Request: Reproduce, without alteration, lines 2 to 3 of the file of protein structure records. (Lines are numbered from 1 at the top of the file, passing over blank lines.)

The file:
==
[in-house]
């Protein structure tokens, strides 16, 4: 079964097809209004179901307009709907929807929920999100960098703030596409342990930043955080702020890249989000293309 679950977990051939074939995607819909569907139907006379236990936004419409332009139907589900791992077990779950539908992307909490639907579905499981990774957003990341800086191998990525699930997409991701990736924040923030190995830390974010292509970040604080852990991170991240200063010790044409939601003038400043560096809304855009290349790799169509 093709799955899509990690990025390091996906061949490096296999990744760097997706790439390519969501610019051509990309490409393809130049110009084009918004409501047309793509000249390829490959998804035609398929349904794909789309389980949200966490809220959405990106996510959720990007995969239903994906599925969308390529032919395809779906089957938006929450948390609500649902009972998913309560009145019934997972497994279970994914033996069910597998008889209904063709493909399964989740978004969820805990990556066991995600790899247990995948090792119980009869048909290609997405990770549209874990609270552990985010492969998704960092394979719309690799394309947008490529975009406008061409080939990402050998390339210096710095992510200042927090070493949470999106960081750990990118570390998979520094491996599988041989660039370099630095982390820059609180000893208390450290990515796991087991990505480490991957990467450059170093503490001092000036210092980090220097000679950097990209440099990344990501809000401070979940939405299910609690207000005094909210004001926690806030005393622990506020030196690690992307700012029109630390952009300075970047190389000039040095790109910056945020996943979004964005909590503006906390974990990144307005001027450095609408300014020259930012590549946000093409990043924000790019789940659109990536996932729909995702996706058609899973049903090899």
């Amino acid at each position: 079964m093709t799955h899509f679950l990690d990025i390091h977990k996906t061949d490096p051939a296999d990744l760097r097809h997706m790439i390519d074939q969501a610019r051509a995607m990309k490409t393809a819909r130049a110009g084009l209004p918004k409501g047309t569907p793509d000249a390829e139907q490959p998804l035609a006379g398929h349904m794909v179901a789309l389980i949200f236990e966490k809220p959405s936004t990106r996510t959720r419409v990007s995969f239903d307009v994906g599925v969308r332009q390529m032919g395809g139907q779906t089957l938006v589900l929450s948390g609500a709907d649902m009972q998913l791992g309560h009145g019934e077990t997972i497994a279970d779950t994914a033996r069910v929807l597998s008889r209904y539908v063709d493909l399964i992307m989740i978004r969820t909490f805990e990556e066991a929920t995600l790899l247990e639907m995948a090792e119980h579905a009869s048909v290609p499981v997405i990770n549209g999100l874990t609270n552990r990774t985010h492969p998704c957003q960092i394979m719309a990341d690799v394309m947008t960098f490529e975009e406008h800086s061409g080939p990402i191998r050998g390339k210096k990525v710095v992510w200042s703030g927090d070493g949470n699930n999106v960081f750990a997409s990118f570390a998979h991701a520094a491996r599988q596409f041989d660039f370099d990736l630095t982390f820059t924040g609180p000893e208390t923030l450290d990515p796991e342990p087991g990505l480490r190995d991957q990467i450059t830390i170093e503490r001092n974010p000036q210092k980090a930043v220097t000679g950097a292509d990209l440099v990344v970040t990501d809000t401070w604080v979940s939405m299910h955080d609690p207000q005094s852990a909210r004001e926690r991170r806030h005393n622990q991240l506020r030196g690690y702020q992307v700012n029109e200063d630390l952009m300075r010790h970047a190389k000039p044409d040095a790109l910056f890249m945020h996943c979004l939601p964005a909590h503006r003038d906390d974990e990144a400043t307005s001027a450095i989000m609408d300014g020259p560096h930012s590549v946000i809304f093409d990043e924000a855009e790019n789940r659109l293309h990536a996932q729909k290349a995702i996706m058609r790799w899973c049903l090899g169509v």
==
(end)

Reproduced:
């Protein structure tokens, strides 16, 4: 079964097809209004179901307009709907929807929920999100960098703030596409342990930043955080702020890249989000293309 679950977990051939074939995607819909569907139907006379236990936004419409332009139907589900791992077990779950539908992307909490639907579905499981990774957003990341800086191998990525699930997409991701990736924040923030190995830390974010292509970040604080852990991170991240200063010790044409939601003038400043560096809304855009290349790799169509 093709799955899509990690990025390091996906061949490096296999990744760097997706790439390519969501610019051509990309490409393809130049110009084009918004409501047309793509000249390829490959998804035609398929349904794909789309389980949200966490809220959405990106996510959720990007995969239903994906599925969308390529032919395809779906089957938006929450948390609500649902009972998913309560009145019934997972497994279970994914033996069910597998008889209904063709493909399964989740978004969820805990990556066991995600790899247990995948090792119980009869048909290609997405990770549209874990609270552990985010492969998704960092394979719309690799394309947008490529975009406008061409080939990402050998390339210096710095992510200042927090070493949470999106960081750990990118570390998979520094491996599988041989660039370099630095982390820059609180000893208390450290990515796991087991990505480490991957990467450059170093503490001092000036210092980090220097000679950097990209440099990344990501809000401070979940939405299910609690207000005094909210004001926690806030005393622990506020030196690690992307700012029109630390952009300075970047190389000039040095790109910056945020996943979004964005909590503006906390974990990144307005001027450095609408300014020259930012590549946000093409990043924000790019789940659109990536996932729909995702996706058609899973049903090899």
């Amino acid at each position: 079964m093709t799955h899509f679950l990690d990025i390091h977990k996906t061949d490096p051939a296999d990744l760097r097809h997706m790439i390519d074939q969501a610019r051509a995607m990309k490409t393809a819909r130049a110009g084009l209004p918004k409501g047309t569907p793509d000249a390829e139907q490959p998804l035609a006379g398929h349904m794909v179901a789309l389980i949200f236990e966490k809220p959405s936004t990106r996510t959720r419409v990007s995969f239903d307009v994906g599925v969308r332009q390529m032919g395809g139907q779906t089957l938006v589900l929450s948390g609500a709907d649902m009972q998913l791992g309560h009145g019934e077990t997972i497994a279970d779950t994914a033996r069910v929807l597998s008889r209904y539908v063709d493909l399964i992307m989740i978004r969820t909490f805990e990556e066991a929920t995600l790899l247990e639907m995948a090792e119980h579905a009869s048909v290609p499981v997405i990770n549209g999100l874990t609270n552990r990774t985010h492969p998704c957003q960092i394979m719309a990341d690799v394309m947008t960098f490529e975009e406008h800086s061409g080939p990402i191998r050998g390339k210096k990525v710095v992510w200042s703030g927090d070493g949470n699930n999106v960081f750990a997409s990118f570390a998979h991701a520094a491996r599988q596409f041989d660039f370099d990736l630095t982390f820059t924040g609180p000893e208390t923030l450290d990515p796991e342990p087991g990505l480490r190995d991957q990467i450059t830390i170093e503490r001092n974010p000036q210092k980090a930043v220097t000679g950097a292509d990209l440099v990344v970040t990501d809000t401070w604080v979940s939405m299910h955080d609690p207000q005094s852990a909210r004001e926690r991170r806030h005393n622990q991240l506020r030196g690690y702020q992307v700012n029109e200063d630390l952009m300075r010790h970047a190389k000039p044409d040095a790109l910056f890249m945020h996943c979004l939601p964005a909590h503006r003038d906390d974990e990144a400043t307005s001027a450095i989000m609408d300014g020259p560096h930012s590549v946000i809304f093409d990043e924000a855009e790019n789940r659109l293309h990536a996932q729909k290349a995702i996706m058609r790799w899973c049903l090899g169509v």